In the olden days when one went flying with an airline, one purchased a ticket. The ticket was a work of art; many layered and had much small print on the reverse of each page. Today, a Generation Y traveler cruises the internet and snags the best deal.
The ticket nowadays is an ‘e’ ticket and one can go from booking on the internet, paying by credit card, getting a seat card on an electronic geegaw in the departure concourse and you do not meet a human until again feeding the seat card into an electronic counter at the departure gate.
Naturally, in this age of self help, one finds one’s own way to the seat in cattle class. The doors close and one is whisked off to better climes safely. So much for the usual course of events. What happens if it all goes pear shaped? Does one have recourse if you find no booking; your bags are lost in Terminal 5 at Heathrow; someone big, ugly and aggressive is sitting in your designated seat. Enter a lawyer to advise on your rights.
In the days of the hard copy ticket, having paid your hard earned you had little or no rights. The status of an airline ticket was considered by the High Court in MacRobertson Miller Airline Services v Commissioner of State Taxation of the State of Western Australia 1976 50 ALR 348. Three questions were asked of the Court:
(a) Whether the ticket was an agreement or memorandum of agreement;
(b) Whether the ticket was chargeable with duty as assessed by the Commissioner;
(c) If not, with what duty (if any) was the ticket chargeable under the Act?
The ticket was for a flight from Perth to Port Hedland within the state of Western Australia. Clearly, there was no trade and commerce between the states, so no constitutional issue arose.
It was a purely intrastate trade and commerce entity. The Supreme Court of WA thought it was an agreement (contract) but the High Court thought it was not. The reasoning of the High
Court says a lot about aviation tickets and the rights conferred thereunder.
After describing the paper ticket in detail, Barwick CJ set out the ‘conditions of carriage’ on the ‘inside of back cover’ in full. For present purposes these may be paraphrased as follows:
“The airline company reserves the right: (a) to substitute any other aircraft for that originally scheduled, (b) to deviate from any advertised route, (c) to transfer passengers to any other aircraft at any airport, (d) to abandon the flight, (e) to cancel any ticket or booking and (f) to carry the passenger for portion only of any booked flight. Additionally, the times of arrival and departure are not guaranteed.”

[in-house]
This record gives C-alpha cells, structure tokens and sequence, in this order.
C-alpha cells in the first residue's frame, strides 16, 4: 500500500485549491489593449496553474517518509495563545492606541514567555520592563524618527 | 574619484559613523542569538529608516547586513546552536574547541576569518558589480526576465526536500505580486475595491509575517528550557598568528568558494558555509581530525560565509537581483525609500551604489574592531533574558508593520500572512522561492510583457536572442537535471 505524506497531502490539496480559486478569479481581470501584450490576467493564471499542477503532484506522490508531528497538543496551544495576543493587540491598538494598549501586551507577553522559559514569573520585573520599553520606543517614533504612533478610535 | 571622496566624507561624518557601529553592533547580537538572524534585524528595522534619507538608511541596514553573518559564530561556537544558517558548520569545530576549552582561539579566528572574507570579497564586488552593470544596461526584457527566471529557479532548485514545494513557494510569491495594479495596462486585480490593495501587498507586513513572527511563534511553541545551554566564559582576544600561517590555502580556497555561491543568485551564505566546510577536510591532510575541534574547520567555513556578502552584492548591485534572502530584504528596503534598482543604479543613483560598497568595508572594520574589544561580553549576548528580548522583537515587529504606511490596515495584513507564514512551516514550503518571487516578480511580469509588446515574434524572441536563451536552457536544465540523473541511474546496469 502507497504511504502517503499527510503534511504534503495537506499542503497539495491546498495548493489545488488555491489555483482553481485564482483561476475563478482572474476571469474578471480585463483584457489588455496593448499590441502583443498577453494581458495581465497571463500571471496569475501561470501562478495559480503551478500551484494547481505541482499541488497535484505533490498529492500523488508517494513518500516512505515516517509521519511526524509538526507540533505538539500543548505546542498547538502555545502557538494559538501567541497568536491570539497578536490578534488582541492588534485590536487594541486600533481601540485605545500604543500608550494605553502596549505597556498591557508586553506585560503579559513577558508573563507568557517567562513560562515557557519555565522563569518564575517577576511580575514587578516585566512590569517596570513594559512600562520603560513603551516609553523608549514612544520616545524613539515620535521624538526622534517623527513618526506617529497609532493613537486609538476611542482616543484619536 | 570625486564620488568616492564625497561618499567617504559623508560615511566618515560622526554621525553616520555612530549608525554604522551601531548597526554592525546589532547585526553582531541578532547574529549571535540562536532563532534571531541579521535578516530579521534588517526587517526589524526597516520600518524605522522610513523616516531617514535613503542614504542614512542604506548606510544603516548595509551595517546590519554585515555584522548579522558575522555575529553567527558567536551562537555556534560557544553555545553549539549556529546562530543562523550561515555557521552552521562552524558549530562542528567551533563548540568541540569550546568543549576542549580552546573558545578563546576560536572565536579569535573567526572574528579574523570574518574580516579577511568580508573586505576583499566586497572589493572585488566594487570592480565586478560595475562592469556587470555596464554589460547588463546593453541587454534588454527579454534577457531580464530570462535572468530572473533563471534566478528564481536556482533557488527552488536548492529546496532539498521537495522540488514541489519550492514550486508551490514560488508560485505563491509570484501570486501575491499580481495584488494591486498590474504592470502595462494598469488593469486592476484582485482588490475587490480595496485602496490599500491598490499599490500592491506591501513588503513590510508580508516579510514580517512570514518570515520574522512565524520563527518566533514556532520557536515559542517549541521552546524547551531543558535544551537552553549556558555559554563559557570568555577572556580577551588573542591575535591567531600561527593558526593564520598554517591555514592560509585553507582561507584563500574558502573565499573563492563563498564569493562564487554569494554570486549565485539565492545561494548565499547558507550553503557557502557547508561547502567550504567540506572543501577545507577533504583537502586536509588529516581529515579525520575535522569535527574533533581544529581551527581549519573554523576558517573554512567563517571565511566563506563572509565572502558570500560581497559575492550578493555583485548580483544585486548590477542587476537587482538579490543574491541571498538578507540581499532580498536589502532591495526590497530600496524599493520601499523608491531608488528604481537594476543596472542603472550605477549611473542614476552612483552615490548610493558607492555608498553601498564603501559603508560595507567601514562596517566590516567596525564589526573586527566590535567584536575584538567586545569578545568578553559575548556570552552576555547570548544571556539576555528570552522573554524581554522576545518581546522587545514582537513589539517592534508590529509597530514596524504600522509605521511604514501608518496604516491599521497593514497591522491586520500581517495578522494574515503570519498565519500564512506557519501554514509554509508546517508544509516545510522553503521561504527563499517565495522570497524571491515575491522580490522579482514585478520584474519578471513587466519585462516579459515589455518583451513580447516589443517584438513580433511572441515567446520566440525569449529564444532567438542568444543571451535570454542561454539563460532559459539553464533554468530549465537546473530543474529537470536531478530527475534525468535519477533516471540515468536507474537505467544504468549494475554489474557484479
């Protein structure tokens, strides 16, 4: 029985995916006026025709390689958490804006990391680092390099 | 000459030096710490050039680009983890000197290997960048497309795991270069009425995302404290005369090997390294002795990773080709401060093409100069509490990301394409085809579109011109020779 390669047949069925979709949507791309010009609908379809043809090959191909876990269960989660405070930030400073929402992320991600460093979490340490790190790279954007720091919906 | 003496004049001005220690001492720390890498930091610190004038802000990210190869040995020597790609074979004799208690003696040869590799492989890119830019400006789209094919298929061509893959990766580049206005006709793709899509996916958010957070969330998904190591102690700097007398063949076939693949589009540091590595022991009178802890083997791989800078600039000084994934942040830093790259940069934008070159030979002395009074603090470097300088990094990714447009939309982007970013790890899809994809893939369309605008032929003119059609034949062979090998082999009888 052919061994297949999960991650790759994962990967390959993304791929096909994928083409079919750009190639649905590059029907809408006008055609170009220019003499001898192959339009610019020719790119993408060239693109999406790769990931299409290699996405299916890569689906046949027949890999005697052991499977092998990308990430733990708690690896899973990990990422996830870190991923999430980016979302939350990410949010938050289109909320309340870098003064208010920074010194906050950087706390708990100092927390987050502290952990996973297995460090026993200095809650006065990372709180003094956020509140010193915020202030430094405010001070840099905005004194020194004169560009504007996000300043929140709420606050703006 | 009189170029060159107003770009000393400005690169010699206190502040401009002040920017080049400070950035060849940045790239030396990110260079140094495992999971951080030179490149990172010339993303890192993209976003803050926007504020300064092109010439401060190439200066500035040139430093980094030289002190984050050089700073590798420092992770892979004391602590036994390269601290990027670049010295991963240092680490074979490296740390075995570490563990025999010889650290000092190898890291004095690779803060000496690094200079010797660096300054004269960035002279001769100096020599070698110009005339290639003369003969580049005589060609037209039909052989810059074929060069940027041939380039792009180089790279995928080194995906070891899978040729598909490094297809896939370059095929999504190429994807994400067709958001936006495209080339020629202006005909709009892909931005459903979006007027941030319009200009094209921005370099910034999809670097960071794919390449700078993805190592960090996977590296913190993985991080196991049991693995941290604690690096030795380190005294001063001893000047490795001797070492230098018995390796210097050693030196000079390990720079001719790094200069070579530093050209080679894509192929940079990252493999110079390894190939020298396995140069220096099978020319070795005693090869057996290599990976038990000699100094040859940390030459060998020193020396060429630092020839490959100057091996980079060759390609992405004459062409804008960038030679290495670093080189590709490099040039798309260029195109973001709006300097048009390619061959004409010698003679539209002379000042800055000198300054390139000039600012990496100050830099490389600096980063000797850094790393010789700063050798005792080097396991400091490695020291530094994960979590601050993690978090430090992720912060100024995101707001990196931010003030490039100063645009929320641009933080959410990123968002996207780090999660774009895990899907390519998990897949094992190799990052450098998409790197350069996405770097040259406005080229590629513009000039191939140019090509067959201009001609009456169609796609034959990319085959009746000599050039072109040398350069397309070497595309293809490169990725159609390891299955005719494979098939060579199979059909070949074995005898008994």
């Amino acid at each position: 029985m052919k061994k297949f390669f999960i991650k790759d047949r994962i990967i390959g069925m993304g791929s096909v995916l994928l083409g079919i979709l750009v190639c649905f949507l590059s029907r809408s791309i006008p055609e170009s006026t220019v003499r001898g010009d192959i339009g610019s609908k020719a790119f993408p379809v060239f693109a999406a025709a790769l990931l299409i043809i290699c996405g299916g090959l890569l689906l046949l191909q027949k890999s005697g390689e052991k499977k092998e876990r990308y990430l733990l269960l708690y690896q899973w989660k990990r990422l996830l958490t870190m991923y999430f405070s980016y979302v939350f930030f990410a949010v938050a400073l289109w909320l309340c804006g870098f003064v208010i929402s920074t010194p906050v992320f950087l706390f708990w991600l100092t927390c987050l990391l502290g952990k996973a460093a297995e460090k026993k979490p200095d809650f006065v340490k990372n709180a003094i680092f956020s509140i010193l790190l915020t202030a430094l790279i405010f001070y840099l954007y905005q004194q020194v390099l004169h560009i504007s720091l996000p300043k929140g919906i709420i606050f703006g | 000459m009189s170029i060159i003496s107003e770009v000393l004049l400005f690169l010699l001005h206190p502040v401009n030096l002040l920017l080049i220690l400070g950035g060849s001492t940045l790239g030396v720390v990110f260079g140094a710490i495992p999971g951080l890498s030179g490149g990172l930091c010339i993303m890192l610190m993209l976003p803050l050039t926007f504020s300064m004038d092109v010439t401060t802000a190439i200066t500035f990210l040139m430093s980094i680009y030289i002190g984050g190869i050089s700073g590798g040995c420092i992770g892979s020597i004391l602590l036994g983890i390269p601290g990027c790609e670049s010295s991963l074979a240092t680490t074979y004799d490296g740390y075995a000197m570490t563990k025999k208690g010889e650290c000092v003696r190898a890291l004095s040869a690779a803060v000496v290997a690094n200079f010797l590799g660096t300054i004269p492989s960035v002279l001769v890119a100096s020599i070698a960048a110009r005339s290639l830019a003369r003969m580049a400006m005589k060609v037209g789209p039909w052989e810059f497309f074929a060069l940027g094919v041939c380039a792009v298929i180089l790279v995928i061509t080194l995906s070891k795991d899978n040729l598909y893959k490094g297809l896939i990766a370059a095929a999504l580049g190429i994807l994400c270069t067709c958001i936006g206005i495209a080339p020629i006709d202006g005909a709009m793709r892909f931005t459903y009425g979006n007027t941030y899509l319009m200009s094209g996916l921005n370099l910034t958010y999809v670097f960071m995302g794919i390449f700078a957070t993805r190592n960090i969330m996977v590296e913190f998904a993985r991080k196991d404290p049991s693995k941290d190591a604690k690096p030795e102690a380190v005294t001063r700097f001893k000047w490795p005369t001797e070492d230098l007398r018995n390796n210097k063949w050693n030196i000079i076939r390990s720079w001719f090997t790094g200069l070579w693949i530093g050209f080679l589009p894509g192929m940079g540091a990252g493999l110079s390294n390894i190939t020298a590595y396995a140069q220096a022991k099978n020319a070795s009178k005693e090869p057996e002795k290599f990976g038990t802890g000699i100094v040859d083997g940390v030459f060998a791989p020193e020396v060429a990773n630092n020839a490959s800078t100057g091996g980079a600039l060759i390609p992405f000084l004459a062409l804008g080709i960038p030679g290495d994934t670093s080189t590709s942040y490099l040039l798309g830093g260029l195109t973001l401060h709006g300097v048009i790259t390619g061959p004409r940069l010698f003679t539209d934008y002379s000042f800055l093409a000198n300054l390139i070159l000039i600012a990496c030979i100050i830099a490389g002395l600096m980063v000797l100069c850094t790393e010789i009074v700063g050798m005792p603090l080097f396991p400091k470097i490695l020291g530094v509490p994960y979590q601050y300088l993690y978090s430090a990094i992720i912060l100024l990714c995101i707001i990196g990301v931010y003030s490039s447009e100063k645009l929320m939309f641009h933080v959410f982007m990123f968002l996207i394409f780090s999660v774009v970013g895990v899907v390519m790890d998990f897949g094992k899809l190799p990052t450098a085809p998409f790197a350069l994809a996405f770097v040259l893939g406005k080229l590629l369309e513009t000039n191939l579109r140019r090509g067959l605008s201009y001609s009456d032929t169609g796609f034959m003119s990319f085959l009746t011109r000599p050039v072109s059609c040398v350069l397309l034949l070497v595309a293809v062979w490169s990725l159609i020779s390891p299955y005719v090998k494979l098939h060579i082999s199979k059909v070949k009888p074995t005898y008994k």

His Honour went on to say, “The proper legal analysis of the situation… is that if the airline conveys the passenger in accordance with the reservation under the terms of the ticket the airline will have earned the fare that has been prepaid. If the airline has been able, ready and willing to carry the passenger in accordance with the particulars of the ticket and the passenger does not present himself in due time, the airline may claim to have earned the fare.” It can be seen that an airline ticket is actually worth less than the paper it is written on.
Stephen J commented that, “the conditions appear to relieve the airline very substantially from performance of those obligations relating to carriage of the passenger.”
Certainly, the airline appears to promise no more than that it will carry him somewhere, when and if it feels like doing so. Jacobs J summarised the state of affairs: “By embarking on the travel or journey the passenger may accept the offer constituted by the ticket and be a contracting party to a contract of carriage. It is not a contract of carriage which is in writing by virtue of the ticket; it is a contract which may arise only by presentations of the ticket.”
This last comment holds the key to the present legal situation of cyberspace tickets and seat allocations in the form of a slip of paper. If the contract only arises by presentation of a ticket and no real ticket exists for a passenger to present, it follows that any contract of carriage may not contain the onerous clauses beloved of airlines in their dealings with passengers. If all the passenger has is a slip of paper listing a right to board an aircraft registrable by a bar code the airline may now be at risk.
In the present age of cheap and nasty ‘low cost’ airline operations, a court may not be as eager as the High Court was in the olden days to negate any common law rights. Nevertheless, when the wider common law is considered in respect of ticketing, the following are relevant matters to consider:
(a) Has the passenger been given notice of onerous terms?
(b) If the passenger signs a document containing terms the passenger is normally bound by the terms even if he has not read them;
(c) The passenger must receive the notice of the terms contemporaneous with the contract; a notice given after the contract is concluded is of no value (Olley v Marlborough Court Ltd 1949 1 KB 532).
(d) Even if the passenger is illiterate this has no effect. If the notice given was reasonably sufficient for ordinary travellers, the class to which the passenger belonged, the passenger is bound (Thompson v LM & S Railway Co 1930 1 KB 41).
This last quality provides a new meaning to computer illiteracy. When one purchases an e ticket on the internet, the fact that one is not completely computer literate may weigh against one in court.